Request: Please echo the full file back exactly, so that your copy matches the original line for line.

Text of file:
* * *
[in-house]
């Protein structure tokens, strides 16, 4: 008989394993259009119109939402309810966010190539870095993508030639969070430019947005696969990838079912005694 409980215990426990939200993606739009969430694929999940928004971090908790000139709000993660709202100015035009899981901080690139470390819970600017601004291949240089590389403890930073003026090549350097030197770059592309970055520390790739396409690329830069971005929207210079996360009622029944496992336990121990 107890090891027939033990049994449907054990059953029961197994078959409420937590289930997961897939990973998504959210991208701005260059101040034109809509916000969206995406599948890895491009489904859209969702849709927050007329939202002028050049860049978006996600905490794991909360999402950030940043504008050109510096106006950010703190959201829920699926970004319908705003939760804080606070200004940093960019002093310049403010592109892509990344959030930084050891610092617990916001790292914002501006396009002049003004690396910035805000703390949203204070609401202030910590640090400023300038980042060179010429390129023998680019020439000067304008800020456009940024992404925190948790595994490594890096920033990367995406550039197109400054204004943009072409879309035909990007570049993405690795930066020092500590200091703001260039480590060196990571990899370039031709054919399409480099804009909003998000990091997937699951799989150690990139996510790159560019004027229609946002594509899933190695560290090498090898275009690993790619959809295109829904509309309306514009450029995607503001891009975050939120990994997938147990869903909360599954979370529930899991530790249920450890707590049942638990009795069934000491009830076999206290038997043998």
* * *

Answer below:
[in-house]
């Protein structure tokens, strides 16, 4: 008989394993259009119109939402309810966010190539870095993508030639969070430019947005696969990838079912005694 409980215990426990939200993606739009969430694929999940928004971090908790000139709000993660709202100015035009899981901080690139470390819970600017601004291949240089590389403890930073003026090549350097030197770059592309970055520390790739396409690329830069971005929207210079996360009622029944496992336990121990 107890090891027939033990049994449907054990059953029961197994078959409420937590289930997961897939990973998504959210991208701005260059101040034109809509916000969206995406599948890895491009489904859209969702849709927050007329939202002028050049860049978006996600905490794991909360999402950030940043504008050109510096106006950010703190959201829920699926970004319908705003939760804080606070200004940093960019002093310049403010592109892509990344959030930084050891610092617990916001790292914002501006396009002049003004690396910035805000703390949203204070609401202030910590640090400023300038980042060179010429390129023998680019020439000067304008800020456009940024992404925190948790595994490594890096920033990367995406550039197109400054204004943009072409879309035909990007570049993405690795930066020092500590200091703001260039480590060196990571990899370039031709054919399409480099804009909003998000990091997937699951799989150690990139996510790159560019004027229609946002594509899933190695560290090498090898275009690993790619959809295109829904509309309306514009450029995607503001891009975050939120990994997938147990869903909360599954979370529930899991530790249920450890707590049942638990009795069934000491009830076999206290038997043998």